PORTLAND, Maine — There’s a school of thought that says charities should sometimes tackle social problems that are so difficult, so immensely challenging, that the likelihood of success is slim at best. Konbit Sante, a nonprofit based in Maine, is familiar with that type of struggle.
For more than two decades, Konbit Sante has worked to “support the development of a sustainable health system” in and around Cap-Haitien, a city on Haiti’s northern coast. Viewing its Haitian colleagues as “full and capable partners,” Konbit Sante works directly with two hospitals and two health clinics that offer care to 300,000 people.
Much of the news Americans hear from Haiti comes from the capital of Port-au-Prince, a city gripped by violence, kidnappings, poverty, and a near-total breakdown of government. Although conditions in Cap-Haitien are less dire, they reflect Haiti’s status as the poorest country in the Western Hemisphere.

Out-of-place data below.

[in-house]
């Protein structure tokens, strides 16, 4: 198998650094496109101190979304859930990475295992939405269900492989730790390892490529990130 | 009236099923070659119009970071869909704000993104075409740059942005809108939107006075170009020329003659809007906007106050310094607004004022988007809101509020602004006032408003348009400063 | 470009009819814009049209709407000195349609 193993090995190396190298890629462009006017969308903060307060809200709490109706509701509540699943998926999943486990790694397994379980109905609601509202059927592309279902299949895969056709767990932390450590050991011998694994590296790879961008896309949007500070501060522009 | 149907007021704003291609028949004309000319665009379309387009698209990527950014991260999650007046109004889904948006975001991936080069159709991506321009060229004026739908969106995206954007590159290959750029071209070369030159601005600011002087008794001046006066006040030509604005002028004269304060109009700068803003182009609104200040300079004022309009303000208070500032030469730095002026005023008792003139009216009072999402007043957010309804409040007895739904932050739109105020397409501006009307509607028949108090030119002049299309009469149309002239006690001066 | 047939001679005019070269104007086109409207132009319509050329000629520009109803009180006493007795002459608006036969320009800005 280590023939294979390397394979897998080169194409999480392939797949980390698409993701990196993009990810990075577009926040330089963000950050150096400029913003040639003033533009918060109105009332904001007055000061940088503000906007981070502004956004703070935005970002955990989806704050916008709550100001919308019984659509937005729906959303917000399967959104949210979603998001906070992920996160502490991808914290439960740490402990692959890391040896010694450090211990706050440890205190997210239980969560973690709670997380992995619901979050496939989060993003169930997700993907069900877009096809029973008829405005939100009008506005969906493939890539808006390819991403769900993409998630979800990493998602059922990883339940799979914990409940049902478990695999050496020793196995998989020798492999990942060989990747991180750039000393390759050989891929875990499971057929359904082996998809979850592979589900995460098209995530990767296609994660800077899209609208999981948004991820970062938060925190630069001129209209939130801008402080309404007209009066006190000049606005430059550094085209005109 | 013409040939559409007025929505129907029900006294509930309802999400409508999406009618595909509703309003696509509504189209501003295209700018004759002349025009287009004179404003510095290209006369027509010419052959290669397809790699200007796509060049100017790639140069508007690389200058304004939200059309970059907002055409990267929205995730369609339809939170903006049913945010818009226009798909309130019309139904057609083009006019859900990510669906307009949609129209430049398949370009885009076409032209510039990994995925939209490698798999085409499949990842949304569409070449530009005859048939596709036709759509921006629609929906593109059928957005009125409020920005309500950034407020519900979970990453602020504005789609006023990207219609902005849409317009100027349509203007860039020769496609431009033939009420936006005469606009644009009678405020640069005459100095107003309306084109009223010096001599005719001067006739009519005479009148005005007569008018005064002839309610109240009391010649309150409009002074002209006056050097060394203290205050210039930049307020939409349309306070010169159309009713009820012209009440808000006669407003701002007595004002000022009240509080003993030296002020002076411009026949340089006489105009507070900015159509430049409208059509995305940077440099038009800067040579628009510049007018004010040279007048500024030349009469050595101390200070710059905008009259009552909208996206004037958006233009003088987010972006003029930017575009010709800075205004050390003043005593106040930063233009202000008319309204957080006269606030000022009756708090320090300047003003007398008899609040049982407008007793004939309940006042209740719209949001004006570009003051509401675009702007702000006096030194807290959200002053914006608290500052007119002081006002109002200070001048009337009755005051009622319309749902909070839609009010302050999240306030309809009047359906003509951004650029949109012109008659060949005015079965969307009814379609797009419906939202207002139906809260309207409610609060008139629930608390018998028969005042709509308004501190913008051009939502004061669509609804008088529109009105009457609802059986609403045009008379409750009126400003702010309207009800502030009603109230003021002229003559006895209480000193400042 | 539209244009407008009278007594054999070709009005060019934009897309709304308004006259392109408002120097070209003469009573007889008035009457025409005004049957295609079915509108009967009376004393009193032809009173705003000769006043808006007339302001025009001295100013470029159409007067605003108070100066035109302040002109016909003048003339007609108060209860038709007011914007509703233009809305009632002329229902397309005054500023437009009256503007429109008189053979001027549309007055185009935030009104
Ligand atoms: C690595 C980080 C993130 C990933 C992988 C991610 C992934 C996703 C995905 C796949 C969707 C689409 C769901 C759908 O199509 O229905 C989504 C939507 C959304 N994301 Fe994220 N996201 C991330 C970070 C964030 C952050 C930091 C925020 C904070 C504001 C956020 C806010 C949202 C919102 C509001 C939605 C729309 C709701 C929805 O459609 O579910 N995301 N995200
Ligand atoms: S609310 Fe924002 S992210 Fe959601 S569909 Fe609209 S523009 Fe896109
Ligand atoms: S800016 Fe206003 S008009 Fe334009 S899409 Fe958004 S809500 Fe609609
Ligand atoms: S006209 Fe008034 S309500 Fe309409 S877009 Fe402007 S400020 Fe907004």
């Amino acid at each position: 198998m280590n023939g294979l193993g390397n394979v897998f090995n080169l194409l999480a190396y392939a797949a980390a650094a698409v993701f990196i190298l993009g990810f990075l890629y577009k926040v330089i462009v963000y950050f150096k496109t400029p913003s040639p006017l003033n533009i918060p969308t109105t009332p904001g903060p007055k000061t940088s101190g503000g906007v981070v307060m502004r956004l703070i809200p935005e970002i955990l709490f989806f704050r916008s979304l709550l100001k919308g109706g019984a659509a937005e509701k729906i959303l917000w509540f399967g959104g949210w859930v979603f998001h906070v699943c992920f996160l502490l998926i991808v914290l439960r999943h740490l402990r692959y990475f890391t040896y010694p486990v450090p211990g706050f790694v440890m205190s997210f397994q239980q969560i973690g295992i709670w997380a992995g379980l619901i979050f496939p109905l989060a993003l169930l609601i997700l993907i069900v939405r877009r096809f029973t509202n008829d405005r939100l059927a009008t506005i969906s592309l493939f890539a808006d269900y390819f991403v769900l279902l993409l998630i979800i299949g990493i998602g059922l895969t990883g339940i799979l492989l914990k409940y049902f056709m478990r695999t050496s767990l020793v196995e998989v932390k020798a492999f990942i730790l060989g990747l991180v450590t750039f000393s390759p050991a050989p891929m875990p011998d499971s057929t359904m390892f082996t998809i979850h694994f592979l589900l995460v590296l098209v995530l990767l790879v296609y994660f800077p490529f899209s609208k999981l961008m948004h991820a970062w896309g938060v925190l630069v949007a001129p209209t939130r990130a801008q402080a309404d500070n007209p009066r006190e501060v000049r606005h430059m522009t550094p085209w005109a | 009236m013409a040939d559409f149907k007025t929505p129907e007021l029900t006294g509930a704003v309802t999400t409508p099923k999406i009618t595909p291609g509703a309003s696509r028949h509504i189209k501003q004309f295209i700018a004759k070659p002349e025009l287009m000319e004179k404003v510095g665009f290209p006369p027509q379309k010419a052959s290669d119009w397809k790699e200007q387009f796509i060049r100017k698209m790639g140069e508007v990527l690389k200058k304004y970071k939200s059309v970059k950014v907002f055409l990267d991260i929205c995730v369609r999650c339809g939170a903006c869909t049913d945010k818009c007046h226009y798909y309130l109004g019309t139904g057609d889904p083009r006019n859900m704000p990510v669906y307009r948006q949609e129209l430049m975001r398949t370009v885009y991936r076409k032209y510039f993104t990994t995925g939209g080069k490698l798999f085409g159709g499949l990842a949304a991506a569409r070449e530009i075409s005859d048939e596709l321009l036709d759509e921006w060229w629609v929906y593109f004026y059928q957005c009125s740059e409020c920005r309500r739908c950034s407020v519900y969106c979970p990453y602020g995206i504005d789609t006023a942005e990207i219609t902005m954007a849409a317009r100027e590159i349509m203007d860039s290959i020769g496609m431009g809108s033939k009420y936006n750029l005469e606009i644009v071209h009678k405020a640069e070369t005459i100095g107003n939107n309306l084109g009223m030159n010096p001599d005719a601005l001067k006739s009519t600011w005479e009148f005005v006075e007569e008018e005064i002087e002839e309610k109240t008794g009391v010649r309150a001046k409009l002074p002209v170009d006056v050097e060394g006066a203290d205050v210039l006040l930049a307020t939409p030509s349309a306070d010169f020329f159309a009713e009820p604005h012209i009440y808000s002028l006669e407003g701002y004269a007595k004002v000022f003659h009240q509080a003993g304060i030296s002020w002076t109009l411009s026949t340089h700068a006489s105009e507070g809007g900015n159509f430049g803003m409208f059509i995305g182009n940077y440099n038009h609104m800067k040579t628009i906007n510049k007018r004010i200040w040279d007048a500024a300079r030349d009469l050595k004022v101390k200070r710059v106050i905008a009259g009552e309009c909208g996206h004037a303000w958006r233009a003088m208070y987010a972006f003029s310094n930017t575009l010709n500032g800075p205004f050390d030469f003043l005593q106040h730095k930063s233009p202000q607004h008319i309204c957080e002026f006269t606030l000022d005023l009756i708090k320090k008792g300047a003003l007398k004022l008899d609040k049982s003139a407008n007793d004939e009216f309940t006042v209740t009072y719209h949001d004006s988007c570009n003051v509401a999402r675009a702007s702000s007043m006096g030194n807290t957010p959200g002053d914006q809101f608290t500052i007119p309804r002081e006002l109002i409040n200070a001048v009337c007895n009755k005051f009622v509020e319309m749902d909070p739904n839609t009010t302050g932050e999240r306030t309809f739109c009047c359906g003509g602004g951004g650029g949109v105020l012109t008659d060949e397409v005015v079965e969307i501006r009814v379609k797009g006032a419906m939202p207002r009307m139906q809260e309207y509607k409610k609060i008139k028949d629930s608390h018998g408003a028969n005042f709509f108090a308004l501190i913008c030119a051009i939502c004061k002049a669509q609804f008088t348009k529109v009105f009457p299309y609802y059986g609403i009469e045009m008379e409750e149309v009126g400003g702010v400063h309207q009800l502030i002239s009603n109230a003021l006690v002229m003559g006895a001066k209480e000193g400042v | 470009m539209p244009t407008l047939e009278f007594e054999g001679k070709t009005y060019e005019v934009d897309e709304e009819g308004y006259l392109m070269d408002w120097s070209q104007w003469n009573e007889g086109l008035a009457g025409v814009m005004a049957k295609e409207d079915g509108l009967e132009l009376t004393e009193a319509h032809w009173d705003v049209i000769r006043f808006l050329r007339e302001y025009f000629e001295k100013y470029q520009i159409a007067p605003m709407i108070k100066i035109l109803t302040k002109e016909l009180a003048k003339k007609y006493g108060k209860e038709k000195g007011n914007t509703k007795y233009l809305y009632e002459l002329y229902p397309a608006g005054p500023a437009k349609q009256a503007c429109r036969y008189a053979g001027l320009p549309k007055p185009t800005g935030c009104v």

Dr. Maudelin Mesadieu is a Haitian physician who came to Maine this month to talk about the work his health clinic is doing with the support of Konbit Sante, support that is changing lives. “People are happy with our services,” he says. “We make a big difference.”
Nate Nickerson, who is from Maine and has worked for Konbit Sante for many years, has already visited Cap-Haitien twice this year and will soon be returning. He knows from experience what a long, grinding, exhausting battle it is to improve Haiti’s health care system. But he does not succumb to despair.
“I don’t consider myself optimistic. I consider myself hopeful,” he says. “Hopeful, meaning, that if you do something about it, maybe it will get better.”